The signs of stress include…
Emotional symptoms: feeling overwhelmed, hopeless, isolated, irritable, or moody.
Behavioral symptoms: eating too much or too little, sleeping too much or too little, using medications or alcohol to relax, neglecting normal responsibilities, compulsive behaviors, low resistance to temptation, and not enjoying things that used to bring pleasure.
Cognitive symptoms: anxiety, scattered or racing thoughts, inability to concentrate, and lack of judgment.
Physical symptoms: stomach problems, tension headaches, odd aches and pains, or the loss of interest in sex.
In the vast majority of cases, burnout is the result of a long series of disappointments, setbacks, and heartaches. Any one of them cannot cause irreparable damage on their own, but the cumulative effect of unrelieved tension, ungrieved losses, and unresolved conflict ultimately exacts a heavy toll.
Perfectionism creates unrealistic expectations, which inevitably produce either nagging self-condemnation or crushing self-doubt. But this isn’t the only thing that can overwhelm leaders. A strained marriage, kids out of control, debt, health problems, unresolved tension, taking care of elderly parents, moral failure, secretiveness, and a hundred other problems can take them beyond discouragement into depression.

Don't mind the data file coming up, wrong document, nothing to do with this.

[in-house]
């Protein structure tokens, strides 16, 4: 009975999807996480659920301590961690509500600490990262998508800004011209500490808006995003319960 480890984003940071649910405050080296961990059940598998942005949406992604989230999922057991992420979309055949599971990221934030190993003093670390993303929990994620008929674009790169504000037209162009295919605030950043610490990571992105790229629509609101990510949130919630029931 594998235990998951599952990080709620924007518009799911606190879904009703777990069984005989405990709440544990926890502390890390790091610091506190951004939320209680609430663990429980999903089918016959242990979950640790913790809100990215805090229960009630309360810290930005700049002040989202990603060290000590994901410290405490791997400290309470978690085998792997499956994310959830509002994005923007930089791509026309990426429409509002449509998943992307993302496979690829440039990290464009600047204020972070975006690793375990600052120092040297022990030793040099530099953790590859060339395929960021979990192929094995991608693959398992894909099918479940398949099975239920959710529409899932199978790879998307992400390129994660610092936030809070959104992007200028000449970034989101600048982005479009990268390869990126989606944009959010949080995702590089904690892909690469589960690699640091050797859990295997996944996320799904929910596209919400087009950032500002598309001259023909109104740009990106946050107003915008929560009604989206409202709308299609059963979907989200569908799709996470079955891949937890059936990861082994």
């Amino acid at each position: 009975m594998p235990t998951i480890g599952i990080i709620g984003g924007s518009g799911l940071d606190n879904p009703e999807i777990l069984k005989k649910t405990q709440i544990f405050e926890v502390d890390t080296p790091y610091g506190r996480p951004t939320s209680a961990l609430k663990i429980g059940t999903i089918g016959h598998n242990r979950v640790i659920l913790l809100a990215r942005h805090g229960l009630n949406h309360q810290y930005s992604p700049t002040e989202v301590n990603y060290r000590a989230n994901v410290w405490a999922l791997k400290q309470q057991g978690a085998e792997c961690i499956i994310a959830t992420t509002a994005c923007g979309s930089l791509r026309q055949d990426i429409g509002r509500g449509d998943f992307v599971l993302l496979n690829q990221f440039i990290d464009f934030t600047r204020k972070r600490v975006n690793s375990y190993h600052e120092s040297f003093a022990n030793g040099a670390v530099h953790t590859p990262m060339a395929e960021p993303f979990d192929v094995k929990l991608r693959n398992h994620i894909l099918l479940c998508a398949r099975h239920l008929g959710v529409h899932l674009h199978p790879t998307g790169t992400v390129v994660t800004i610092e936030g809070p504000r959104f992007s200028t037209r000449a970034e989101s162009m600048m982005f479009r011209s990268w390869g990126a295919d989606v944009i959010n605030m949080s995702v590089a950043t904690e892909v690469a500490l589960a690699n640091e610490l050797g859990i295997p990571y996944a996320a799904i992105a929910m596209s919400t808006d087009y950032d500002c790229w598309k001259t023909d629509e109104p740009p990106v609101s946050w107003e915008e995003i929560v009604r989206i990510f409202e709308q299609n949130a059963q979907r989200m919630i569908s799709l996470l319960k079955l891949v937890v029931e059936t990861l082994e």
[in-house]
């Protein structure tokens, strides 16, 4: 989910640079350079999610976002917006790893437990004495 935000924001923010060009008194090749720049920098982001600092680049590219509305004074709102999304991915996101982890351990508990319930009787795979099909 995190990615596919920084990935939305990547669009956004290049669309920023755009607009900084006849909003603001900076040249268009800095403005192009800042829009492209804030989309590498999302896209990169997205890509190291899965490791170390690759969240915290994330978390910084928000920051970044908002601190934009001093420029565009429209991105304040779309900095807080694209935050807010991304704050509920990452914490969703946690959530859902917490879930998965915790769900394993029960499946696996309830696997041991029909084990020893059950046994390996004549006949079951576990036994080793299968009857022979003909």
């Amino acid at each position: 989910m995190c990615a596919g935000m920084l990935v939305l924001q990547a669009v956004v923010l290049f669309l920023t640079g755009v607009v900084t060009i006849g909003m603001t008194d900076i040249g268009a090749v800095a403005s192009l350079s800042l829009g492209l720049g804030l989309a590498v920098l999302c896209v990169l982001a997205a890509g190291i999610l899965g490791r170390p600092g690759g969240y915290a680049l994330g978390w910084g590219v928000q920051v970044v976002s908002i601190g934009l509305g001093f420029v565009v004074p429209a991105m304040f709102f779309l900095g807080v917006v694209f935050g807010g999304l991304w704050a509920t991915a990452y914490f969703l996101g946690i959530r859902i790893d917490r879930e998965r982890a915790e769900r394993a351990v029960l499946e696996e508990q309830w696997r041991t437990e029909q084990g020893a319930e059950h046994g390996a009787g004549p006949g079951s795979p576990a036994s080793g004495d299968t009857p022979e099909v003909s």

Most cases of depression, however, are caused by circumstances outside the body, in other words, unrelieved stress and unresolved anger. One of the classic ways to describe this kind of depression is anger turned inward. This common depression can range from mild to severe.
Virtually all leaders in every field of business or ministry assume that growth will relieve stress, but growth actually increases stress. This misunderstanding adds a large measure of confusion to the considerable pains of leadership.
Leading a growing, changing, dynamic organization requires tremendous courage, wisdom, and tenacity. Value diversity and welcome different perspectives, but be sure to recruit, hire, and train people for at least one level higher than your organization is today.
Exaggerated expectations inevitably lead to disillusionment: a common form of leadership pain.
At some point, we actually welcome pain because the effects are so positive. Those who have embraced pain as a way of life are seldom surprised by suffering, seldom devastated by difficulties, and seldom reactionary when things aren’t what they hoped.
Pain is a surprising substitute teacher in our lives. We’ve gotten used to the way things are in our leadership strategy, thoughts, perceptions, and practice. Pain is the new teacher we want to avoid or get rid of as soon as possible, but in reality it’s the best instructor we could ever have.
Pain teaches us five crucial lessons (among many others):
1. We are weaker, more self-absorbed, and more fragile than we ever imagined.
2. Actually, we don’t have a clue what God is up to.
3. We become more grateful.
4. We find God to be beautiful instead of just useful.
5. We become more tender, more understanding, and more compassionate.